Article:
“Free Guy” – ★ ★ ½
In upside-down simulations, time loops and video games turned inside out, a growing body of movies trade on the feeling of living in a false reality — of being a glitch in the matrix. Virtual realities turn real (“Ready Player One”), television sets peel away (“The Truman Show”), arcade characters break free (“Wreck-It Ralph”).
But if anyone was ever living a lie, Free City resident and banker Guy (Ryan Reynolds) is. Every day he picks a blue shirt and khakis from a closet. He orders the same coffee. He even, like Truman, has a cheery goodbye: “Don’t have a good day. Have a great day.”
But from the start, it’s obvious something is far from right. Every day, for example, Guy’s bank is robbed at gunpoint. He and his security guard friend, Buddy (Lil Rel Howery), calmly lie down on the floor each time and discuss their after-work plans. The reveal isn’t a shocker: “Free City” is a virtual reality game and Guy is a background character — an extra played by an A-lister.
“Free Guy” is a clever if increasingly familiar kind of meta movie that delights in seeing a video game from the inside and turning a background character into a hero. It’s more balanced and better than Steven Knight’s bold, but off-kilter, “Serenity.” But “Free Guy” is also blandly predictable and fails to unlock the levels its high-concept premise might have opened.
Directed by Shawn Levy from a script by Matt Lieberman and Zak Penn, “Free Guy” gets a significant boost from Jodie Comer, who plays both the VR architect Millie and her in-game avatar, Molotov Girl, and proves a force in either dimension. There are also gleeful, over-the-top performances by Taiki Waititi as the game’s diabolical overlord, and the long-dormant Channing Tatum as an in-game avatar.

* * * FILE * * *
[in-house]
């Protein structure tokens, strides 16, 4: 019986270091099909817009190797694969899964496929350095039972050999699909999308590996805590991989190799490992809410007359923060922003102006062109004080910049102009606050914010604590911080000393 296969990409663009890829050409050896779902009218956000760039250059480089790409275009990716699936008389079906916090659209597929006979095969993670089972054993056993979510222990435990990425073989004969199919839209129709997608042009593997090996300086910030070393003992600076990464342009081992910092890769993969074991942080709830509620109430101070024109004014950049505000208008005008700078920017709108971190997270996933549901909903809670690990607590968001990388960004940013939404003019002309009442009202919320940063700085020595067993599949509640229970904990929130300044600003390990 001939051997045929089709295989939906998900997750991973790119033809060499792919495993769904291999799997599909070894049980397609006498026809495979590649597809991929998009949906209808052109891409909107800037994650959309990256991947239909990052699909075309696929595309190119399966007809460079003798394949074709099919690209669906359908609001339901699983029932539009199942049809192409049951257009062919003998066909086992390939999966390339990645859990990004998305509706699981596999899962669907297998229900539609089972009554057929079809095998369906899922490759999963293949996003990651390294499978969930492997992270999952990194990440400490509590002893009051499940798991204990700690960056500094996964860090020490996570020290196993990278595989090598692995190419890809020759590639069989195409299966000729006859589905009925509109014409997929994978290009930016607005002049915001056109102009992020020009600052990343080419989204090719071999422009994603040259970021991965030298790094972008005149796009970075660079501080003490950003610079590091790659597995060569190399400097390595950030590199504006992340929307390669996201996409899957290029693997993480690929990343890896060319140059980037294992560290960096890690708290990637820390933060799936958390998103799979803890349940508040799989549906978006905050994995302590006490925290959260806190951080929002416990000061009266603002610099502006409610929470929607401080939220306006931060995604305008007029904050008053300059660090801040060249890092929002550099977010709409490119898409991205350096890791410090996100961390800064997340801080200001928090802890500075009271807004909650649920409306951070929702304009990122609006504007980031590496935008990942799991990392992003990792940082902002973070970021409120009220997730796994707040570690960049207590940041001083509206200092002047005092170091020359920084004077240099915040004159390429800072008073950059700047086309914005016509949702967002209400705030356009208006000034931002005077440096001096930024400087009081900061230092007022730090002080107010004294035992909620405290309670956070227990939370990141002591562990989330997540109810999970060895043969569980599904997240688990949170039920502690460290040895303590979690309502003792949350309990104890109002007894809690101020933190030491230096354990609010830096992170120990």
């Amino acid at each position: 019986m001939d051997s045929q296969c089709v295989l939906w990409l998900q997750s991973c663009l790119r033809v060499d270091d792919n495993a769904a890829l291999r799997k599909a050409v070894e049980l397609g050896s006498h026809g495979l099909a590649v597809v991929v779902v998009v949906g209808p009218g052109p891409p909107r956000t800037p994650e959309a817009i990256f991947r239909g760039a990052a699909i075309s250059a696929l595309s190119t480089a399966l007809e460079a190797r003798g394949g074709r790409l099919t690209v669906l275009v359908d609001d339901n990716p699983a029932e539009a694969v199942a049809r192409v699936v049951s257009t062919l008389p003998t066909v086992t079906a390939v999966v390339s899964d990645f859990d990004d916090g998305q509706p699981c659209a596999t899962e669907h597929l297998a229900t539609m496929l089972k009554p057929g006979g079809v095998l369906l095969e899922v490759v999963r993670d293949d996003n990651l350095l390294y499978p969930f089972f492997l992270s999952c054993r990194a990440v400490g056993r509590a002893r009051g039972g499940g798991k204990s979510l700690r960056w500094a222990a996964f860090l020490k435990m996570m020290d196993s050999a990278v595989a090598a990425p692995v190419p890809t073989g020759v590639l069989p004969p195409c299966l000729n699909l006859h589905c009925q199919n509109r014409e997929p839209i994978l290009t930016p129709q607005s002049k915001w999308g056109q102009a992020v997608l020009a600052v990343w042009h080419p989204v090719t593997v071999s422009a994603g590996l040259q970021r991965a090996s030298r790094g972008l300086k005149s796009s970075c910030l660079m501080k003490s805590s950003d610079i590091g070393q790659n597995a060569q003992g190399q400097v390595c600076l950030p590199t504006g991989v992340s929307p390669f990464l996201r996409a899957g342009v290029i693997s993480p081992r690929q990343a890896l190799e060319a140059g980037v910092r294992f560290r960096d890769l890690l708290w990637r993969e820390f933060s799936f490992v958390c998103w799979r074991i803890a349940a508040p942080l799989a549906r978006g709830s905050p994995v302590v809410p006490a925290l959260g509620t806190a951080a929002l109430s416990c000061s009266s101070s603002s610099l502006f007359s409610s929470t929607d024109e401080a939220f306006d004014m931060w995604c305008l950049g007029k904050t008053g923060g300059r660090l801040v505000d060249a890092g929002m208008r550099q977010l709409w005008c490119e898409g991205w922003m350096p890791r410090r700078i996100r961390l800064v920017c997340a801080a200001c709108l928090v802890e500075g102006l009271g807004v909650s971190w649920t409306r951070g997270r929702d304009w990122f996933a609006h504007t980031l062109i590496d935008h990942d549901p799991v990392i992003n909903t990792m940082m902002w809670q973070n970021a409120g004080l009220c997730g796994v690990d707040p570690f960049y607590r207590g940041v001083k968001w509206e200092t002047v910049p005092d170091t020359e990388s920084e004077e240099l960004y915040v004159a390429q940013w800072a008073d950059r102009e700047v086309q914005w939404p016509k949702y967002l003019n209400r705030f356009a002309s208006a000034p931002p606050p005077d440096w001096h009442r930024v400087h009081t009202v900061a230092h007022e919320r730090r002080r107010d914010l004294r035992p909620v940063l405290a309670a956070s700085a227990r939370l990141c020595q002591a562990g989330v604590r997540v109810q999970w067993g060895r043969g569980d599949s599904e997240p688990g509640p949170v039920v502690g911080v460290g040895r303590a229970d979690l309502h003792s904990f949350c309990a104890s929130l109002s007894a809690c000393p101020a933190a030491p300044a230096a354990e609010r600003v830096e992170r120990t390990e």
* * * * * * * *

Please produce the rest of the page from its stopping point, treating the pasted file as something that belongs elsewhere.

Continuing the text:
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Levy, a veteran director of warmhearted comedies (the “Night at the Museum” movies, “Cheaper by the Dozen”), has a light touch and he juggles the wildlife of the gaming world — a “Grand Theft Auto”-like metropolis — as adeptly as he did that of the Natural History Museum. He’s particularly deft at toggling from inside the game to outside it. While Guy, gobsmacked by Molotov Girl, grows beyond his coding, and begins to compete with the other players in the game, Millie and her former programming partner (Joe Keery) investigate whether Soonami, the giant gaming company run by Antwan (Waititi), stole their AI design.
But “Free Guy” doesn’t take its concept anywhere particularly interesting, settling for video game puns and inner-studio references, while at the same time making self-references to its own originality.
Maybe I’m being too hard on a mostly fun, if forgettable, movie. It’s become a kind of trademark of Reynolds, also a producer here, to make big studio films that don’t take themselves too seriously.
Yet, for a proudly “original” movie, “Free Guy” isn’t really so original. It’s a charming concoction of cliches cribbed from other movies, from “Tron” to “Truman,” without its own coding.